Bottom line, this combination procedure was not done for sterilization. It was done quite obviously to protect the life of the woman against grave danger. The sterilization was an unintended result. All information from the OP indicated that this couple grieved the loss of their fertility.

Another situation that we can learn from is the actions that are licit responding to an ectopic pregnancy. Abortion, when intended to dispense with a child, is evil, immoral, wrong. However, aborting an ectopic pregancy is considered licit, as its true motivation is for life itself. It could be argued that this situation is very much graver, as it is not just fertility that is unintentionally sacrificed, it is the actual life of the child, who will absolutely and unconditionally die as a result of the termination of the ectopic pregnancy.

Life is the ultimate value. This is also the very root of the teaching that fertility must be protected. However, choosing a course of action that values fertility over life itself would be incorrect. It would be using the premise of the ultimate value of life against itself.

Dan


#14

From what I read it seems that Dr. Hilgers recommended the hysterectomy over the other procedure. Like I mentioned, I do not know all that was explained to the OP nor do I know the actual pros and cons of each procedure, I just know what the Church has to say.

The dr. said he would perform a tubal ligation for sterilization. That was the purpose of the tubal ligation.

I’m glad you brought up the ectopic pregnancy. An abortion is Never licit, not even in a situation like the ectopic pregnancy. It is licit, nevertheless, to remove the “diseased” area of the tube that would cause the mother’s death, even if that part happens to be where the baby is and the baby’s death would be an unintended side effect. Killing the child itself is not ok, but treating the woman with the death of the child as an undesired side efffect is ok (in the case of the ectopic pregnancy where the child will not survive and the mother will die if the child remains there). The same goes with the hysterectomy to treat the bleeding vs the tubal ligation to sterilize.


#15

Dan, your responses make total sense and must be reassuring for to the OP. I also don’t think they did anything wrong. Few things in life are as simple as they sound and these decisions can be painfully confusing for many people, added to which they often receive conflicting advice. Kudos on being a voice of reason.


#16

Here are some related questions from Ask An Apologist area:
forums.catholic.com/showthread.php?t=26292
forums.catholic.com/showthread.php?t=30575

And here is a quote from the VADEMECUM FOR CONFESSORS that can help too:

  1. The Encyclical Humanae Vitae declares **as illicit “every action which, either in anticipation of the conjugal act, or in its accomplishment, or in the development of its natural consequences, proposes, whether as an end or as a means, to render procreation impossible”. **And it adds: “To justify conjugal acts made intentionally infecund, one cannot invoke as valid reasons the lesser evil, or the fact that such acts would constitute a whole together with the fecund acts already performed or to follow later, and hence would share in one and the same moral goodness. In truth, if it is sometimes licit to tolerate a lesser evil in order to avoid a greater evil or to promote a greater good, it is not licit, even for the gravest reasons, to do evil so that good may follow therefrom, that is, to make into the object of a positive act of the will something which is intrinsically disorder, and hence unworthy of the human person, even when the intention is to safeguard or promote individual, family or social well-being. Consequently it is an error to think that a conjugal act which is deliberately made infecund and so is intrinsically dishonest could be made honest and right by the ensemble of a fecund conjugal life” (Paul VI, Enc. Humanae Vitae, July 25, 1968, n. 14).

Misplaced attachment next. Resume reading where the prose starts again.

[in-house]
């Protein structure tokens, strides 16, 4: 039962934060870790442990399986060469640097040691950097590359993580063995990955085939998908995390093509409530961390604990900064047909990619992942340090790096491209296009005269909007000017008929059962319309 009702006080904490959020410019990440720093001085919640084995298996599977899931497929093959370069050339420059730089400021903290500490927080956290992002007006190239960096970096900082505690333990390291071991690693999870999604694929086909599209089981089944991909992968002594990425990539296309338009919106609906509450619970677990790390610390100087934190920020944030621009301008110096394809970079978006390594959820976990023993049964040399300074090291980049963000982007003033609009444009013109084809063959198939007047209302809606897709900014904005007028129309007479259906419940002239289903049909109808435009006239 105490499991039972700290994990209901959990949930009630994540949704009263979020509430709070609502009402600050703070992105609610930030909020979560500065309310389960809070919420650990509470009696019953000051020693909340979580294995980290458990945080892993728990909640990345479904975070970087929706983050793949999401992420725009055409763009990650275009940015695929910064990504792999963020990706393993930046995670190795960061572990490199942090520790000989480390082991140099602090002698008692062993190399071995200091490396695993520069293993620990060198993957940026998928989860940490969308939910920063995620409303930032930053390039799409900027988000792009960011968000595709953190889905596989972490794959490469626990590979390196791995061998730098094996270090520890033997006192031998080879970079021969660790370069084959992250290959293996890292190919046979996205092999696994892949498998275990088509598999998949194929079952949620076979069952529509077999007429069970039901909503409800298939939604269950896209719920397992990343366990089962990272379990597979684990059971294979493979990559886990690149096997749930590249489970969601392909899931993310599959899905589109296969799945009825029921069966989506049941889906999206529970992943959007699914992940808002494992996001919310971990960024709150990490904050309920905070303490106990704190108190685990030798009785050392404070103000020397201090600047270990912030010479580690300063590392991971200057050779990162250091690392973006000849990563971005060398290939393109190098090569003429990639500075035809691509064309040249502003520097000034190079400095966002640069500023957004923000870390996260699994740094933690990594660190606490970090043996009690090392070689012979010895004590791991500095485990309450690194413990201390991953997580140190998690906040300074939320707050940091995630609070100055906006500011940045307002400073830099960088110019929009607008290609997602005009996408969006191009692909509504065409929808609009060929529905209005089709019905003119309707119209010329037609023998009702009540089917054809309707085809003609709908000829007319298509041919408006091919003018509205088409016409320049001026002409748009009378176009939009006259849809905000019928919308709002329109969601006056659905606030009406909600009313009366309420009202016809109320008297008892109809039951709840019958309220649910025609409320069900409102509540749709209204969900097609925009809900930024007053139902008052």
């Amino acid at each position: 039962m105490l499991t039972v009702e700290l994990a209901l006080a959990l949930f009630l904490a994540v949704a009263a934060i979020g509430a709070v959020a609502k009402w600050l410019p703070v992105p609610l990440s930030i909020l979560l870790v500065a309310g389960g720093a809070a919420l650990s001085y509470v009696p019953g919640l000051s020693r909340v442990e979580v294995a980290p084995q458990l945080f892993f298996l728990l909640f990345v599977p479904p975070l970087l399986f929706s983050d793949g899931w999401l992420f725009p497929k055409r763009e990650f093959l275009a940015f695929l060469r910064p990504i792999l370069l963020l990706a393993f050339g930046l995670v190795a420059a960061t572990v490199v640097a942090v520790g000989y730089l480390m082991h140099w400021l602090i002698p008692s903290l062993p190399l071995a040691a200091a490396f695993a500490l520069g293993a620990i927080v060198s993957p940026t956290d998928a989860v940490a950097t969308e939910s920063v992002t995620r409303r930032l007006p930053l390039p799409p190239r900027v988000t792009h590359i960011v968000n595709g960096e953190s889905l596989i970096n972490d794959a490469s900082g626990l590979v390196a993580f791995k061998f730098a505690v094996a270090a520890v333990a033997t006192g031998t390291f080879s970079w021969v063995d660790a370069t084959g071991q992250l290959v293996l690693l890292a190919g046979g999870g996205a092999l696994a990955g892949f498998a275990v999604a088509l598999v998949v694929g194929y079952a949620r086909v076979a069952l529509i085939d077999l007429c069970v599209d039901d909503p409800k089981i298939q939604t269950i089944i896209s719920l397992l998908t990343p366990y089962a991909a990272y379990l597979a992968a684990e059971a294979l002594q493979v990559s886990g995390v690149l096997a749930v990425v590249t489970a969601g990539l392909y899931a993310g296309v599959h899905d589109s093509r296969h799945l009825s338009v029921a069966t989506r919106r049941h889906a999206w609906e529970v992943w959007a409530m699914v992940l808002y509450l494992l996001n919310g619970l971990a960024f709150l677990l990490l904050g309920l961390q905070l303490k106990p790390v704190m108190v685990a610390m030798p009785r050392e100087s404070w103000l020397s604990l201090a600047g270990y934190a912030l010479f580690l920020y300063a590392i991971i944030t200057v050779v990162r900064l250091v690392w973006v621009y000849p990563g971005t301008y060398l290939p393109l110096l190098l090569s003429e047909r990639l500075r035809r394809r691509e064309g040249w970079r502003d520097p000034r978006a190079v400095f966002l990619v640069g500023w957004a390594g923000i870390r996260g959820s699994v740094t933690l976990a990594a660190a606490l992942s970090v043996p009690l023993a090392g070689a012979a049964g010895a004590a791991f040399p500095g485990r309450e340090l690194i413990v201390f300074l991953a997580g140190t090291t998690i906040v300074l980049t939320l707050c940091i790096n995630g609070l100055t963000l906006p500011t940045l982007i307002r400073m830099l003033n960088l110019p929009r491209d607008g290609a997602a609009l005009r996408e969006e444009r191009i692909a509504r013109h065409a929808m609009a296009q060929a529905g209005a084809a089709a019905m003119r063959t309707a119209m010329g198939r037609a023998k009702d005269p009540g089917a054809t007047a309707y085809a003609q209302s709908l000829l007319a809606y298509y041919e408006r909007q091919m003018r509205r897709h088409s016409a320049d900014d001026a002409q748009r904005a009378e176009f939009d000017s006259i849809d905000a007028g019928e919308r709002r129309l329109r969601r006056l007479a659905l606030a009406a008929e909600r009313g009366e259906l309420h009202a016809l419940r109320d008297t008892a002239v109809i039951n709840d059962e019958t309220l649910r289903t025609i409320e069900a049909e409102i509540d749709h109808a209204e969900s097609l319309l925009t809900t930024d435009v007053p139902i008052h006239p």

#17

Is the doctor infallible? No. All of the other information presented indicated that he mispoke. The tubal ligation was performed for the intention of protecting the life of the woman.

I’m glad you brought up the ectopic pregnancy. An abortion is Never licit, not even in a situation like the ectopic pregnancy. It is licit, nevertheless, to remove the “diseased” area of the tube that would cause the mother’s death, even if that part happens to be where the baby is and the baby’s death would be an unintended side effect. Killing the child itself is not ok, but treating the woman with the death of the child as an undesired side efffect is ok (in the case of the ectopic pregnancy where the child will not survive and the mother will die if the child remains there). The same goes with the hysterectomy to treat the bleeding vs the tubal ligation to sterilize.